[Federal Register: March 5, 2003 (Volume 68, Number 43)]


[Page 10485]

From the Federal Register Online via GPO Access [wais.access.gpo.gov]





Fish and Wildlife Service


Notice of Availability of the Final Southwestern Willow 

Flycatcher Recovery Plan

AGENCY: Fish and Wildlife Service, Interior.

ACTION: Notice of document availability.


SUMMARY: The U.S. Fish and Wildlife Service announces the availability 

of the Final Recovery Plan for the southwestern willow flycatcher 

(Empidonax traillii extimus). The breeding range of this bird includes 

southern California, southern Nevada, southern Utah, Arizona, New 

Mexico, western Texas, southwestern Colorado, and possibly extreme 

northern portions of the Mexican states of Baja, California del Norte, 

Sonora, and Chihuahua. Within this region, the species breeds in dense 

riparian tree and shrub communities associated with rivers, swamps, and 

other wetlands including lakes (e.g., reservoirs). Most of these 

habitats are classified as forested wetlands or scrub-shrub wetlands.

ADDRESSES: Persons wishing to obtain a copy of the Recovery Plan may 

contact Greg Beatty, Arizona Ecological Services Field Office, U.S. 

Fish and Wildlife Service, 2321 West Royal Palm Road, Suite 103, 

Phoenix, Arizona, 85021-4951 (602/242-0210 x247, Greg--Beatty@fws.gov). 

The Plan is also available at http://arizonaes.fws.gov.




    Restoring an endangered or threatened animal or plant species to 

the point where it is again a secure, self-sustaining member of its 

ecosystem is a primary goal of the Service's endangered species 

program. To help guide the recovery effort, the Service prepares 

recovery plans for most of the listed species native to the United 

States. Recovery plans describe actions considered necessary for 

conservation of species, establish criteria for the recovery levels for 

downlisting or delisting them, and estimate time and cost for 

implementing the recovery measures needed.

    The Endangered Species Act of 1973 (Act), as amended (16 U.S.C. 

1531 et seq.), requires the development of recovery plans for listed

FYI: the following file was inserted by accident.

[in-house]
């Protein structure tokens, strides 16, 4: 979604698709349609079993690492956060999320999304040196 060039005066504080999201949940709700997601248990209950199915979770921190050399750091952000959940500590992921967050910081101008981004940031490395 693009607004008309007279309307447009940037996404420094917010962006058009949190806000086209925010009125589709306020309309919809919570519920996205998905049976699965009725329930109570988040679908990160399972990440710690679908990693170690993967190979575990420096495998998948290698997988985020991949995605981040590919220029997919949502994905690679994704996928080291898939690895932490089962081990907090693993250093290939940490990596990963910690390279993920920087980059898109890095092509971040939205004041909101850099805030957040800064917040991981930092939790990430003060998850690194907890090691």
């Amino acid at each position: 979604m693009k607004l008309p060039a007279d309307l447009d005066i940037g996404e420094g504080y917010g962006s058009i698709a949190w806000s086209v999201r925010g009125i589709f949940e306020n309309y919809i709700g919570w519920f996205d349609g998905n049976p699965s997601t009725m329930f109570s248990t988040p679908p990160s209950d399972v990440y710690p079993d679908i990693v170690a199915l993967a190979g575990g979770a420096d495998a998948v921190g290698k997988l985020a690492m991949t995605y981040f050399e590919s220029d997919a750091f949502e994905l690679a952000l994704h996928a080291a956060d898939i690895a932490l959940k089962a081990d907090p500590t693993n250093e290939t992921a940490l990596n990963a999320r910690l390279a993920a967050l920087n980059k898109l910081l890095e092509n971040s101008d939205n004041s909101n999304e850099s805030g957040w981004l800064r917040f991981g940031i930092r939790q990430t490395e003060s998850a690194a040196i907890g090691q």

species unless such a plan would not promote the conservation of a 

particular species. Section 4(f) of the Act, as amended in 1988, 

requires that public notice and an opportunity for public review and 

comment be provided during recovery plan development. On June 6, 2001, 

the Service published in the Federal Register an announcement of the 

availability for public review of the draft Recovery Plan for the 

southwestern willow flycatcher. Public comments were accepted through 

October 4, 2001. The comment period was subsequently reopened on 

October 10, 2001, for a period of 60 days extending through December 

10, 2001. Seventy-eight letters of comment were received during the two 

comment periods. The draft Recovery Plan was revised and finalized 

based on this input.

    The Southwestern Willow Flycatcher Recovery Plan describes the 

status, current management, recovery objectives and criteria, and 

specific actions needed to reclassify the southwestern willow 

flycatcher from endangered to threatened, and to ultimately delist it. 

The Recovery Plan was developed by a Technical Subgroup comprised of 14 

technical specialists, and geographically-based teams of stakeholders 

(Implementation Subgroups), which include representatives of Native 

American Tribes, State and local governments, ranchers, private land 

owners and managers, agency representatives, and others.

    The southwestern willow flycatcher is known to currently breed in 

dense riparian vegetation in southern California, southern Nevada, 

southern Utah, Arizona, New Mexico, and southwestern Colorado. Although 

extreme northwestern Mexico and western Texas are considered part of 

its breeding range, no nesting birds are presently known to occur in 

these areas. The dense riparian vegetation that is needed for breeding 

was historically rare and sparsely distributed, and is now more rare. 

Destruction and modification of riparian habitats have been caused 

mainly by: Reduction or elimination of surface and subsurface water due 

to diversion and groundwater pumping; changes in flood and fire regimes 

due to dams and stream channelization; clearing and controlling 

vegetation; livestock overgrazing; changes in water and soil chemistry 

due to disruption of natural hydrologic cycles; and establishment of 

non-native plants. Concurrent with habitat loss have been increases in 

brood parasitism by the brown-headed cowbird (Molothrus ater) and the 

presence of nest predation which inhibits reproductive success and 

further reduces population levels. Actions needed to recover the 

southwestern willow flycatcher are those that would increase and 

improve breeding habitat by restoring and/or re-creating natural 

physical and biotic processes that influence riparian ecosystems, and 

reducing other stresses on the flycatcher. Specific actions include: 

Changing management of surface and groundwater where feasible; 

restoring flood cycles; reducing impacts of domestic livestock, wild 

burros, and native ungulates; improving metapopulation stability; 

securing long-term protection of breeding habitat; managing exotic 

plant species; reducing brood parasitism by brown-headed cowbirds; and 

conducting research to refine management practices and knowledge of 

ecology. The Recovery Plan was finalized based on comments received 

during meetings with the Implementation Subgroups, as well as comments 

received from the public.


    The authority for this action is Section 4(f) of the Endangered 

Species Act, 16 U.S.C. 1533(f).

    Dated: September 19, 2002.

David A. Yazzie,

Acting Regional Director.

[FR Doc. 03-5124 Filed 3-4-03; 8:45 am]